Abstract At 23°C, both C2H4 and CO2 stimulated the germination of freshly imbibed upper cocklebur (Xanthium pennsylvanicum Wallr.) seeds, but C2H4, unlike CO2, changed to an inhibitor of germination under some soaking conditions. However, when seeds were pre‐soaked for more than several hours at 23 °C prior to treatment, C2H4 strongly inhibited their germination at 33 °C, the degree of inhibition increasing with the duration of pre‐soaking. Maximum inhibition occurred at 1–3 cm3 m−3 C2H4 when seeds were pre‐soaked for 1 week; further increases of C2H4 concentration and pre‐soaking period decreased the inhibitory effect. C2H4 was synergistic with CO2 when C2H4 promoted germination, whereas it was antagonistic when inhibitory. Such a transition of the C2H4 action occurred at ca. 27 °C. Also 1‐andnocyclopropane‐1‐carboxylic acid, a C2H4 precursor, inhibited the germination of pre‐soaked seeds at 33 °C, although it promoted the germination at 23 °C. When pre‐soaked seeds were prepared for germination by chilling at 8 °C for 3 d, the inhibitory effect of C2H4 on the subsequent germination was manifested even at 23 °C. The reversal of the C2H4 action from promotion to inhibition in cocklebur seed germination is discussed in relation to the engagement of two respiratory pathways in the imbibed seeds.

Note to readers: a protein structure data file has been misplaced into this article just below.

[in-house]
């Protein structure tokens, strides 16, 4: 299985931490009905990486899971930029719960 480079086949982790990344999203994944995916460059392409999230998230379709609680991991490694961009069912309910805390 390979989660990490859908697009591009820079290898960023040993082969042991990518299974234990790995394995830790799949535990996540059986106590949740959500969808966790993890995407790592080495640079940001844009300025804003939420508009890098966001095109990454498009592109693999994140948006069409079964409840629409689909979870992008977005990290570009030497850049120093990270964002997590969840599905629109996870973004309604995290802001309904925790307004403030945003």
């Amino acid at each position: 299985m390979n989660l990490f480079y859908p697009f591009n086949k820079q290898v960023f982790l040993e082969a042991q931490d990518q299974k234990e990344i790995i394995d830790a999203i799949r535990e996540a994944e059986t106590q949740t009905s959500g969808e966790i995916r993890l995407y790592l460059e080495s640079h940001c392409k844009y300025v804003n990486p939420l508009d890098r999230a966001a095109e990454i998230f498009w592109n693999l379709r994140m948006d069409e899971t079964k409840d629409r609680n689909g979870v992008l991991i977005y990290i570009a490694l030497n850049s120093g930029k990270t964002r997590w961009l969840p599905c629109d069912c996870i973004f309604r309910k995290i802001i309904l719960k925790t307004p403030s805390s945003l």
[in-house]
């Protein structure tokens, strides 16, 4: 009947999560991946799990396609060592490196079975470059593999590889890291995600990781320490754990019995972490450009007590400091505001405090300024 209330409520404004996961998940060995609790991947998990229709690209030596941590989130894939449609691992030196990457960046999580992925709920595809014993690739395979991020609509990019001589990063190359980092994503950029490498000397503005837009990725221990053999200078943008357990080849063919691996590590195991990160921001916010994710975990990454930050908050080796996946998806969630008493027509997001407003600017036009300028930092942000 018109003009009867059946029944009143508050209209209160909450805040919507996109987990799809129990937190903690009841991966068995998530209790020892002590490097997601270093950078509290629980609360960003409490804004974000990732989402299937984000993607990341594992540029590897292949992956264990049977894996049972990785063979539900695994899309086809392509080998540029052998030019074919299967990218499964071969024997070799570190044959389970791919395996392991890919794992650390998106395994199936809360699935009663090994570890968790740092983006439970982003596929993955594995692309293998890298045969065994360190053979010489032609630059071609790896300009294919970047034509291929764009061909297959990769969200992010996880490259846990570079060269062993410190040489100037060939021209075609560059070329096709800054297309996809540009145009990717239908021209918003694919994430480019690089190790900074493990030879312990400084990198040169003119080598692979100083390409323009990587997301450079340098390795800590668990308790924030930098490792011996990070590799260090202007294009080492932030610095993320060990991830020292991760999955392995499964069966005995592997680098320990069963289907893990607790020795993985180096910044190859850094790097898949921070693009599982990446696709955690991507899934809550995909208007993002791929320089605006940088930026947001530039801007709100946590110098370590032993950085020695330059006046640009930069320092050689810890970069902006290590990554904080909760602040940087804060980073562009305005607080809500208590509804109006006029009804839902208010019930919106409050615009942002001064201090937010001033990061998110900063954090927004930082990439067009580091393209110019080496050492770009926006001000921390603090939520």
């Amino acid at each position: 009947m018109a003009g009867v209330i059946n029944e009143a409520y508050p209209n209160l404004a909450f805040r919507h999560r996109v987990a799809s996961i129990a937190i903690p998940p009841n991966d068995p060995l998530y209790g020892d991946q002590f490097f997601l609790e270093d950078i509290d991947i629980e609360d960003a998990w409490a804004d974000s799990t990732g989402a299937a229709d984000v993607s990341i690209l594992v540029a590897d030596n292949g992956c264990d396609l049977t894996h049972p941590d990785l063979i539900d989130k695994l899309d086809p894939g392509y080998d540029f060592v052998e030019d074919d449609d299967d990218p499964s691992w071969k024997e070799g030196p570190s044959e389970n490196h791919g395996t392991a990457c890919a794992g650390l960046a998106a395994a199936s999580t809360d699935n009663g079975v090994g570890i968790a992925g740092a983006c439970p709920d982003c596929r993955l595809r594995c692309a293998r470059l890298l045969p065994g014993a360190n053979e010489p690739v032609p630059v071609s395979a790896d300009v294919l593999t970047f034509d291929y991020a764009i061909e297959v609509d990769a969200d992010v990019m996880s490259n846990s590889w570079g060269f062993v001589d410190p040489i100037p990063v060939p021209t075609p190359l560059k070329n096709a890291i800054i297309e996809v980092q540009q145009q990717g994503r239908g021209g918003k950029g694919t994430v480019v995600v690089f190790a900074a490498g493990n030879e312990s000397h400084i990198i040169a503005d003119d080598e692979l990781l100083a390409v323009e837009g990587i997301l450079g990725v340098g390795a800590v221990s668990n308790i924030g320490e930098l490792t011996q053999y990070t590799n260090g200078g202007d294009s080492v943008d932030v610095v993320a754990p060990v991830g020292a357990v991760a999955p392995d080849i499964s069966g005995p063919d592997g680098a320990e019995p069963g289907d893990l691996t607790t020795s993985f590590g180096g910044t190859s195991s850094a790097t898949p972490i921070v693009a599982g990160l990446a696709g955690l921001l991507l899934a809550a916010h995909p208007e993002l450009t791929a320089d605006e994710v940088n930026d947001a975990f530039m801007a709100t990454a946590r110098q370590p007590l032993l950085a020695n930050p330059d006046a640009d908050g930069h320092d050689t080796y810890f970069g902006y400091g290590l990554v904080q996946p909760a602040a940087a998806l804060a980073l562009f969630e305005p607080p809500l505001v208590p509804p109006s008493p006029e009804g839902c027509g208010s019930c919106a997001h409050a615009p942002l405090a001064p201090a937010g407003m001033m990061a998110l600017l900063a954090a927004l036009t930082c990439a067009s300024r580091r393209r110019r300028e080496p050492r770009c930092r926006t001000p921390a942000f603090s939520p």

|Number of pages||6|
|Journal||Plant, Cell and Environment|
|Publication status||Published - 1986 Mar|
- carbon dioxide
- cocklebur seeds
- Xanthium pennsylvanicum